Subject: Re: EROS and liability
From: Ian Lance Taylor <ian@airs.com>
Date: 30 Jun 1999 11:57:36 -0400

   From: shapj@us.ibm.com
   Date: Wed, 30 Jun 1999 11:28:41 -0400

   Relatively few people hack the code directly.  A comparatively larger number
   will hack the code by applying patches or additions distributed by others.  A
   "patch", in this sense, might be the output of a diff program or it might be a
   rpm file that does a version update on a libarary **that the user does not know
   is integrity critical.**

My mind is boggling at the thought of some organization which produces
life critical devices and has such sloppy source control procedures.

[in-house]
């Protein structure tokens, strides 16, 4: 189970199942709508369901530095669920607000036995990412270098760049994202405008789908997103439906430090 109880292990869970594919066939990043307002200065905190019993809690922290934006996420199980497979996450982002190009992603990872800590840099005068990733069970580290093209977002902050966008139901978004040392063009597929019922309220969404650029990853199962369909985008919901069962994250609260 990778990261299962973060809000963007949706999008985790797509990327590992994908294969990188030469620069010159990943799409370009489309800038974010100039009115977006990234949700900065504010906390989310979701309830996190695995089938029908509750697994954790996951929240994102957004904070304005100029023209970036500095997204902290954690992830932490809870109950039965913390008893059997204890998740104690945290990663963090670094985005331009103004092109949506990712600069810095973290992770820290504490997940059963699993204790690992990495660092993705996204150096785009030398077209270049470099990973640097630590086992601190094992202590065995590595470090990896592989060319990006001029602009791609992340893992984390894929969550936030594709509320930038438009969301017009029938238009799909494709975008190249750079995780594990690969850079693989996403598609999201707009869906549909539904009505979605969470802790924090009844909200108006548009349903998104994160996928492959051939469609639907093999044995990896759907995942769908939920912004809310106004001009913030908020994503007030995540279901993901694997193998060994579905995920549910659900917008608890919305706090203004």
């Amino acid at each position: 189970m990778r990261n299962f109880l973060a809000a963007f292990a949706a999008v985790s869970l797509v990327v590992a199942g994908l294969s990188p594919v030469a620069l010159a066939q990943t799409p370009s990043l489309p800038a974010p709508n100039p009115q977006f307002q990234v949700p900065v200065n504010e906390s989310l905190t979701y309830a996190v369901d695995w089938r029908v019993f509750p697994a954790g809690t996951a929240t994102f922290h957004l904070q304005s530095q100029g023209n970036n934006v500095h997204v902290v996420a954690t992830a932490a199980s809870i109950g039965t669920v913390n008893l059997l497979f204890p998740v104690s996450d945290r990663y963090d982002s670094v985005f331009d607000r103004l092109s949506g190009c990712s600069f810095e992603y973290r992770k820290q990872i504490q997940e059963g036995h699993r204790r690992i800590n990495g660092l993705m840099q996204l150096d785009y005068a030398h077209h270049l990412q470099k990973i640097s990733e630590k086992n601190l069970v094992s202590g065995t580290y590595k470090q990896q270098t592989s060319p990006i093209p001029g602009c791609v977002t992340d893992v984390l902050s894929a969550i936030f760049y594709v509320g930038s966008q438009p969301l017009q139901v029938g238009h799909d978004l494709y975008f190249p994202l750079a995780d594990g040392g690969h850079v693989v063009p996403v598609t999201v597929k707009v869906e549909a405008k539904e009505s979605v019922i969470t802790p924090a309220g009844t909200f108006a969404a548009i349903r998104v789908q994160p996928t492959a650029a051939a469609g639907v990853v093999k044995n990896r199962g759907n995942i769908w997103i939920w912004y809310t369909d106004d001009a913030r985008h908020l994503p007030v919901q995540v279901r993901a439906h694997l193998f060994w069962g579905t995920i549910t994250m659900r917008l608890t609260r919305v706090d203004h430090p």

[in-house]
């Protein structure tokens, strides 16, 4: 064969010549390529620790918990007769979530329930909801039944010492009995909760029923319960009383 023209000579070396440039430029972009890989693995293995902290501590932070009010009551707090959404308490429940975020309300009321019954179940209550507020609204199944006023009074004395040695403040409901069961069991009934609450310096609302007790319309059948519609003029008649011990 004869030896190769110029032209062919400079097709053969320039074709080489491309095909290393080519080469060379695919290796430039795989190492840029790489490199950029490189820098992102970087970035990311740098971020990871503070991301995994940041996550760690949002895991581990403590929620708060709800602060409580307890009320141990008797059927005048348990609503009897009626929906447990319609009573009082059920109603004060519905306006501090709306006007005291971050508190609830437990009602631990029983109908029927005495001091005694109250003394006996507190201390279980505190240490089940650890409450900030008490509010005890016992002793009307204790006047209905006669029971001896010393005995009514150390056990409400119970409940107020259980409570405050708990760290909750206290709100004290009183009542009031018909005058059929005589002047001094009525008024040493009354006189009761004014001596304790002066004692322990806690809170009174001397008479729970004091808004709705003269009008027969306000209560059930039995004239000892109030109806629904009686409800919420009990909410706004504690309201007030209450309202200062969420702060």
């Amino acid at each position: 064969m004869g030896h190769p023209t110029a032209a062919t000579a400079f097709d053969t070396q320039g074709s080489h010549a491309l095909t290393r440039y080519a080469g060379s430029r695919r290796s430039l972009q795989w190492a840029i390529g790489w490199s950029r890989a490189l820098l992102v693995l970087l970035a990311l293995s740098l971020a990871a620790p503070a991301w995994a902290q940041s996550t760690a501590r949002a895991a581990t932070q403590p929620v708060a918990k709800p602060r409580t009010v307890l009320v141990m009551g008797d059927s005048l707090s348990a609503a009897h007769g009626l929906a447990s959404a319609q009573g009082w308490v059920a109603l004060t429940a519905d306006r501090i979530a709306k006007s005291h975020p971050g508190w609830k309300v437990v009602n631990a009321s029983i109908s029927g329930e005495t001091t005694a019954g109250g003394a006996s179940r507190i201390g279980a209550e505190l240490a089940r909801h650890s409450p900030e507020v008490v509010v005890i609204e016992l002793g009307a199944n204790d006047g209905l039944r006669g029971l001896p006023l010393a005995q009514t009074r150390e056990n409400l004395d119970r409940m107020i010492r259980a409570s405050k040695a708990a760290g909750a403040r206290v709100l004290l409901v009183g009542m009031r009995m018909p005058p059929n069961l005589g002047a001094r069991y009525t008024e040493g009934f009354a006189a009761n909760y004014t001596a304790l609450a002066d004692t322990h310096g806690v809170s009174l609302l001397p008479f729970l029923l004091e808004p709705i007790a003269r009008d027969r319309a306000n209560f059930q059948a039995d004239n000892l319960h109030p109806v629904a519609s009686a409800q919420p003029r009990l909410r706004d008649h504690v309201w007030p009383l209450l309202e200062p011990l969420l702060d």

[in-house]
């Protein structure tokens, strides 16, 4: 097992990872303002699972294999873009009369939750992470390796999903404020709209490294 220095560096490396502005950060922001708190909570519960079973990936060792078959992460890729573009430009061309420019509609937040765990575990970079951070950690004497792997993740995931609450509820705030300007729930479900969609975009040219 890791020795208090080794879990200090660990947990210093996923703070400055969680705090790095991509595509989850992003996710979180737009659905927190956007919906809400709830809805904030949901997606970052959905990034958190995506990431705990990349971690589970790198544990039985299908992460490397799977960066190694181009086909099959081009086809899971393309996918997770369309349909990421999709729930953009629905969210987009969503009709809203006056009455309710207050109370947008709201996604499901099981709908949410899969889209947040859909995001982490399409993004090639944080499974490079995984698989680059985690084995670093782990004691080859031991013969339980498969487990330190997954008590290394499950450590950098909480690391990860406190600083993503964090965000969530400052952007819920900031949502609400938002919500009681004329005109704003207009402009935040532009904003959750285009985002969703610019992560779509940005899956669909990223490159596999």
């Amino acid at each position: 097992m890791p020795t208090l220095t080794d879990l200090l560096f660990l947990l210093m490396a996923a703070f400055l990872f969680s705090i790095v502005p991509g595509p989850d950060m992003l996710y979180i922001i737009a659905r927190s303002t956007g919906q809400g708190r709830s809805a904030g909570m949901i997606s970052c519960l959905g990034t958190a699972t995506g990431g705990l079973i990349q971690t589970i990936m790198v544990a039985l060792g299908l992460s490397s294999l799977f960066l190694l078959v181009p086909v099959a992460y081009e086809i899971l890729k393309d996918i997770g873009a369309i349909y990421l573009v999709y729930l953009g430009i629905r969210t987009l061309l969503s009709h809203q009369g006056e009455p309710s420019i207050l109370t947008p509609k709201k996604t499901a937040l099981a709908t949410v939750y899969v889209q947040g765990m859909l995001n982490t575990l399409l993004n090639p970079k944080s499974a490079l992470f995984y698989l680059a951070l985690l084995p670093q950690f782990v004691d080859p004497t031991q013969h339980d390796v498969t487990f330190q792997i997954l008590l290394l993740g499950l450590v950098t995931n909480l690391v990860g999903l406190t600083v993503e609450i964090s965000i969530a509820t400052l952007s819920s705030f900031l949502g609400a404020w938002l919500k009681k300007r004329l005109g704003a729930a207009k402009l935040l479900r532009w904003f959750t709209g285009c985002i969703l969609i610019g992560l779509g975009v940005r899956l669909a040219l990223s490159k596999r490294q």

When producing a life critical device, you should very carefully
examine anything you get from the original manufacturer.  You
shouldn't even consider installing unapproved third party changes.
You must be able to verify that the sources you examined are the ones
going into the device.

I think you should contact some organizations which produce life
critical devices and see what their software procedures are.

I agree that widely distributed free software makes this problem
worse, but I don't agree that this problem is unique to free software.
Similar issues arise with proprietary software if I hire a consultant
who has worked with the software at other companies.  How do I know
that he or she didn't install some patch?

   If I could come up with license wording that restricted the controls to these
   cases, I would.

What if you simply make the license wording mention life critical
devices?  Lots of existing licenses do.  I can't tell if that would
satisfy your needs or not.

Ian